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Kmotion Unveils Avid HD and Final Cut HD Suite!

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Our swank new edit suite is full of retro goodies. From the 1940’s View-Master complete with a wide array of reels to the groovy 1970’s Space Age Time Capsule portable TV, the room is a bright and fun place to kick back and enjoy your edit.

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For those who like the technical stuff, our Apple Mac Pro is an 8 core 2.93 GHz with 8GB of memory and 4 Terabytes of internal storage. The Hi-Fi vibe comes from an awesome BlueSky sound system. A Marshall 32 inch monitor provides the image in SD and full HD quality. The system is complete with Avid Media Composer and Final Cut Pro Studio both capable of editing in any format from SD to HD. End of techie transmission.

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So come on over, sit back, grab a martini and pick your favorite era to relax in.

 

New HD Camera Prompts Romp in Field

We were so excited about purchasing our new Panasonic HD video camera and the gorgeous film-like results we’re achieving with it, that we’ve taken to bringing it with us everywhere. That includes the farm where we get our raw organic milk. While driving out to the farm, we saw a little gravel road off the highway where we filmed this scene. It was absolutely FREEZING out, so we shot for all of 4 minutes…seriously. Greg dashed out of the car, set up the tripod and established his master shot and THEN I got out of the car for my stunning no-makeup-no-hair-no-stylist-what-was-I-thinking moment. (Anyone who knows me, knows I’d rather be behind the camera! Please see the follow-up to this post, “Campaign to Save Susan from being on Camera”.) As for the footage, we cut it together, played around with some editing techniques, added a few post effects and motion graphic elements (just a sampling from our bag of tricks).

 

Big Creative on a Little Budget

What started as an exploration in creativity quickly became an exercise in overcoming budgetary and environmental obstacles. Some key elements to take note of :

  1. The sky, in all of the scenes, has been completely replaced with more dramatic, time lapse footage.
  2. A flock of perfectly-timed ANIMATED birds fly over the scene. (In reality, there was only one bird that appeared in any of the footage we shot.)
  3. Weeds and other elements appear to grow out of the cracks in the street.
  4. The trees on the horizon have been removed.
  5. The color of the piece is now uniform and reflects the otherworldliness we wanted to achieve.  In reality, the changing light during the shoot dramatically modified the colors and light in each scene.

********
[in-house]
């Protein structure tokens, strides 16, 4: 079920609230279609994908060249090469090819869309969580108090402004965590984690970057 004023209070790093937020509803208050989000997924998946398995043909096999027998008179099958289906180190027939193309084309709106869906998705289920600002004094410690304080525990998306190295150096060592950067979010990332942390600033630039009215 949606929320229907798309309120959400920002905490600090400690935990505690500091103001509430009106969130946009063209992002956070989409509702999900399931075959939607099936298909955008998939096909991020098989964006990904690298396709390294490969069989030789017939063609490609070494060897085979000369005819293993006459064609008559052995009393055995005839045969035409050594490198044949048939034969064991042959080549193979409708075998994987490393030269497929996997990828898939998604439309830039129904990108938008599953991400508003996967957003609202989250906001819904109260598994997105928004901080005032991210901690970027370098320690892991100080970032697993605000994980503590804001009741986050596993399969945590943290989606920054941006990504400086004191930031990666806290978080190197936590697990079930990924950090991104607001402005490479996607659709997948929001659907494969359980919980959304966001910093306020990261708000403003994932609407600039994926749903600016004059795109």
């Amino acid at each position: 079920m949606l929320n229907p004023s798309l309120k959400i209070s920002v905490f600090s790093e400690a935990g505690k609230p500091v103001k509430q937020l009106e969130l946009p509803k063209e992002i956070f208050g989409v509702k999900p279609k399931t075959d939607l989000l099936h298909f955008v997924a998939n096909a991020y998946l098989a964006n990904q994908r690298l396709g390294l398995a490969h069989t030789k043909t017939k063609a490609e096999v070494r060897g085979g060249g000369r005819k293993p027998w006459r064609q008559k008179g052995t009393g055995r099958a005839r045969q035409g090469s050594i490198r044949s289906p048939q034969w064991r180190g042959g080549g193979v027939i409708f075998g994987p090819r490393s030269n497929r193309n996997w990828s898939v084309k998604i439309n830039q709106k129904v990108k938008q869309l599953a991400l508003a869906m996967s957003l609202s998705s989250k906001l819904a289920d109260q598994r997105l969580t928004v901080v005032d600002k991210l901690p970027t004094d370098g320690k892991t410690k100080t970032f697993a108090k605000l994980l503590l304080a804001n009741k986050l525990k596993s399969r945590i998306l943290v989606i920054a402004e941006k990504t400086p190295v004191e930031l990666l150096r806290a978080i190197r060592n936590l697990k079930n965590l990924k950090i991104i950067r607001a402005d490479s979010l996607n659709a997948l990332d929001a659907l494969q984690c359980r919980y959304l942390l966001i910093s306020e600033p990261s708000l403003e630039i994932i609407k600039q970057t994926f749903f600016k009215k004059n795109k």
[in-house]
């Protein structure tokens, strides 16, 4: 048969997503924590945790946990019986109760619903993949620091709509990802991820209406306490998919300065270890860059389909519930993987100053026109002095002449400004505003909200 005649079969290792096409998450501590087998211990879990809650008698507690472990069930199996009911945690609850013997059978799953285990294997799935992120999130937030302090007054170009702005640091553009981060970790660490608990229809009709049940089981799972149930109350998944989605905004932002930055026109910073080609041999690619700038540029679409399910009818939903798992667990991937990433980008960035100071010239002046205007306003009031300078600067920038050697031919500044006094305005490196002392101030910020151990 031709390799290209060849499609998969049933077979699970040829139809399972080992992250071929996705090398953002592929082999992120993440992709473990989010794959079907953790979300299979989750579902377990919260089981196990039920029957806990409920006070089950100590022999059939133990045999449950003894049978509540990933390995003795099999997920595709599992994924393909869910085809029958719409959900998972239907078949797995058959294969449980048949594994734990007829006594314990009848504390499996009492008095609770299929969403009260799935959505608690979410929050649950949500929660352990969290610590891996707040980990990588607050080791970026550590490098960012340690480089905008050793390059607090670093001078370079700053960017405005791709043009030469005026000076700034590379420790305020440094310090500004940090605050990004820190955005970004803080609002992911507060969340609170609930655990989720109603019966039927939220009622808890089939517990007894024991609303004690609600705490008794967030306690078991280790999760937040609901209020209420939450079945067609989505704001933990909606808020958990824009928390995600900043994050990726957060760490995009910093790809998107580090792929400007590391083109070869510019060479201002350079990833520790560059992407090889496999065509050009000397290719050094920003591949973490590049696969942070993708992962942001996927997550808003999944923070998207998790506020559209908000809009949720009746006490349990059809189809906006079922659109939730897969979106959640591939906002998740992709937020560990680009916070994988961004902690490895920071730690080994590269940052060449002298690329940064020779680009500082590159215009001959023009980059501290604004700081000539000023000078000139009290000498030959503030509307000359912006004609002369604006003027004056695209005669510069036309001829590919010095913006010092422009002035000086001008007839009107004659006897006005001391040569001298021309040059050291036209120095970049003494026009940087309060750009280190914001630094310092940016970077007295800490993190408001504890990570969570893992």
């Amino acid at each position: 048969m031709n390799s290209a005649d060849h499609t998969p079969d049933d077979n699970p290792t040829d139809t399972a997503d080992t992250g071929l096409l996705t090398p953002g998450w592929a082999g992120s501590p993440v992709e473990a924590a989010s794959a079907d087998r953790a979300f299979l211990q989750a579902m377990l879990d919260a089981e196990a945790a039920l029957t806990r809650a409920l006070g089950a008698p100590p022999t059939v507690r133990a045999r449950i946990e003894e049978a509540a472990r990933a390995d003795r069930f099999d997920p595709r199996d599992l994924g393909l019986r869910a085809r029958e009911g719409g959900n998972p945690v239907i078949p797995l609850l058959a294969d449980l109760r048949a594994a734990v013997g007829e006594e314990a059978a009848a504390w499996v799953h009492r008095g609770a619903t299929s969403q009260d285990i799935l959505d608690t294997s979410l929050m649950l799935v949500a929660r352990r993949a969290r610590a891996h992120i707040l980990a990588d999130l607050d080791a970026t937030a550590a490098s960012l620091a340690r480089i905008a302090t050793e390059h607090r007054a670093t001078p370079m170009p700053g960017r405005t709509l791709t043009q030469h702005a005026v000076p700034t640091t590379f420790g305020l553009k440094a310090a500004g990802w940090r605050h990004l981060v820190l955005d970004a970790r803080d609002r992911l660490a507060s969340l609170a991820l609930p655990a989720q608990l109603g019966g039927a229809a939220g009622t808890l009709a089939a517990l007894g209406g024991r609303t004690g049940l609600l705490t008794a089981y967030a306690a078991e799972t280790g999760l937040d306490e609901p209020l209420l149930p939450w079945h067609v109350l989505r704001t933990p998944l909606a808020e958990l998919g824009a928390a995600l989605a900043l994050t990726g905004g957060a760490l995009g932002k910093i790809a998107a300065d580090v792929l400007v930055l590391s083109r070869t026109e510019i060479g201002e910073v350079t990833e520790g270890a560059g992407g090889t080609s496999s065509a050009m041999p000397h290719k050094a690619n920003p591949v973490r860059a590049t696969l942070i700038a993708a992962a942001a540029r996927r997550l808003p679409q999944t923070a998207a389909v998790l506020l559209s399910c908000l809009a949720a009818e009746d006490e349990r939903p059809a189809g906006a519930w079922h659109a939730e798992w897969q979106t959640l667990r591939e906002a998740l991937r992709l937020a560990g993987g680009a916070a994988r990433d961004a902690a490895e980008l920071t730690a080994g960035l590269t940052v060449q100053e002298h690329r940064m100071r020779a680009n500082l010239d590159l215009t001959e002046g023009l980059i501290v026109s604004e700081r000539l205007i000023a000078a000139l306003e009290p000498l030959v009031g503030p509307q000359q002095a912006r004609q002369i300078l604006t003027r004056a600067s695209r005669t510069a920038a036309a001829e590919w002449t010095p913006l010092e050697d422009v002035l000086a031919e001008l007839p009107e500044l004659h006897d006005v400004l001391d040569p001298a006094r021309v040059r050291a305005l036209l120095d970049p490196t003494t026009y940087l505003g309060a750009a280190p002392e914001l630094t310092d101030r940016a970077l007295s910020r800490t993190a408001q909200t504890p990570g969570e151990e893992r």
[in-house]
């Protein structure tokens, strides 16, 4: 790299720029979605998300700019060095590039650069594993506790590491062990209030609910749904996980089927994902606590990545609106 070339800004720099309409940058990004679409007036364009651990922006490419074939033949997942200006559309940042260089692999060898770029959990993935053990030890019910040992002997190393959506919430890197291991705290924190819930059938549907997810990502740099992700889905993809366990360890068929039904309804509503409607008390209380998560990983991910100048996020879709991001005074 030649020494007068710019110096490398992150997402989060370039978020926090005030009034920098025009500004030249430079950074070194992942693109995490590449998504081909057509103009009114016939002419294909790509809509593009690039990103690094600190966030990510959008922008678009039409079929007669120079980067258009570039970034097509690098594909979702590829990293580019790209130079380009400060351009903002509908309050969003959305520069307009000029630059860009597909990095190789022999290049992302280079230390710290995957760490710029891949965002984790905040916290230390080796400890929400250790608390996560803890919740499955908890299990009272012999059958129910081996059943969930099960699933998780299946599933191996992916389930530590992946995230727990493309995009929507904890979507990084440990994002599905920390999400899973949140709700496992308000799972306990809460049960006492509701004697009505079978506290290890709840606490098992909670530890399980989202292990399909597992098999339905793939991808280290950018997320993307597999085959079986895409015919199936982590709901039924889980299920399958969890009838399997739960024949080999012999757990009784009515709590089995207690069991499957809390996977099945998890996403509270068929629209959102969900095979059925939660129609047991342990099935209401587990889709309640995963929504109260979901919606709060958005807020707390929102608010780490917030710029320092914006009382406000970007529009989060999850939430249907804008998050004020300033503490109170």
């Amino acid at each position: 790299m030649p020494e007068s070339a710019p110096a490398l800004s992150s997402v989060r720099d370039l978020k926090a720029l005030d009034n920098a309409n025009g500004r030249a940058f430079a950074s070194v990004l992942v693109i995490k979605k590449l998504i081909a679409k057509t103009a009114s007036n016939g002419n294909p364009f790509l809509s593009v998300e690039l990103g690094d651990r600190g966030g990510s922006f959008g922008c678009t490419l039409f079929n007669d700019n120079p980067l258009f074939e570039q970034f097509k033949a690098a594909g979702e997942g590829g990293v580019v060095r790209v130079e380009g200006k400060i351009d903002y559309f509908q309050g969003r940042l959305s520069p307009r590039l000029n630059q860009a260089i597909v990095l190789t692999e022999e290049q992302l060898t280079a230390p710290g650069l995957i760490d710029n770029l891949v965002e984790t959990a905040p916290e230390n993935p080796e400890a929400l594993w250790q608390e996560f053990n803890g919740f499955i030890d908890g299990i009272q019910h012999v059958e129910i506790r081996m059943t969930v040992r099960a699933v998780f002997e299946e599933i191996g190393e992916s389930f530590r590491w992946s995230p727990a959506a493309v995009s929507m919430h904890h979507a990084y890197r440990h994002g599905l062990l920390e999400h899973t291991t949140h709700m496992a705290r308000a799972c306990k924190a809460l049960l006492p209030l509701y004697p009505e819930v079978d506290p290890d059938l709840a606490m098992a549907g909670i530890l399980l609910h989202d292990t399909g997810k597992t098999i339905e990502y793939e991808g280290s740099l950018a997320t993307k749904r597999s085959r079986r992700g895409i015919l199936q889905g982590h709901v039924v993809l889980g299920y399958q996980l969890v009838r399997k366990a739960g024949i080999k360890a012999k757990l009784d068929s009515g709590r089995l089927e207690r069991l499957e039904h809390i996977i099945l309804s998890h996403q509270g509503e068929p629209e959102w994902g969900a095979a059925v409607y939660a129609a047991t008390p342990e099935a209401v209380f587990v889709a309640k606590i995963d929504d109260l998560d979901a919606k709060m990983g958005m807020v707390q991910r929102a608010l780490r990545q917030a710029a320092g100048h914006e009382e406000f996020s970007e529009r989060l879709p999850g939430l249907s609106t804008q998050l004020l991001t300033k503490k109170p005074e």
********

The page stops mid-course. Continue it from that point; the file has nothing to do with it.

See below for more details and an animated movie that slowly reveals the many layers involved in crafting the final piece.

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Tools & Techniques HD 1080i cinematography, undercrank blur (an in-camera effect), light reflectors (the only way to economically control the lighting), HD editing, After Effects, Photoshop, 3DS Max and Cinema 4D.

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Obstacles Budget (there wasn’t one), Traffic (but they all waved), a lone walker (who transformed into a speed walker when she realized she was in the shot), crop spraying (he also waved), less-than-perfect clouds (where are those Biblical Clouds when you really need them?), constantly changing light levels, the inability to (economically) light the scene, a line of trees in the distance that really bothered Dan and having to deal with really uncooperative talent. View the animated transformation:

Blurring the Lines Between Film and Video

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Shooting video has always had its downsides. Mostly, in the past, video didn’t look like film. Then, a few years ago, came the ability to shoot video in 24p, the same speed rate as film is shot in, and suddenly you could shoot video that had that “film look”. The only thing missing was that most video cameras had a fixed lens, which meant not much depth of field. So unlike film, with video everything in your frame was in focus. To give video that “film style” you need to be able to shoot using a 35mm lens that will give you more depth of field in your shots. Now you can get adapters that will allow you to do just that.

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There are numerous reasons to shoot with 35mm lens adapters, such as the power to achieve far shallower depth of field. Another less-cited reason is that most adapters soften the image just a touch; they can remove some of the harshness of HD video. But by far, my favorite reason for the use of 35mm adapters is the fact that they tend to make you work more in the “film style,” slowing down your work flow and compelling you to pay closer attention to framing and composition. Because focus is a critical element with a 35mm adapter rig, you tend to work more with your talent and skill—and it makes you a better shooter and director.

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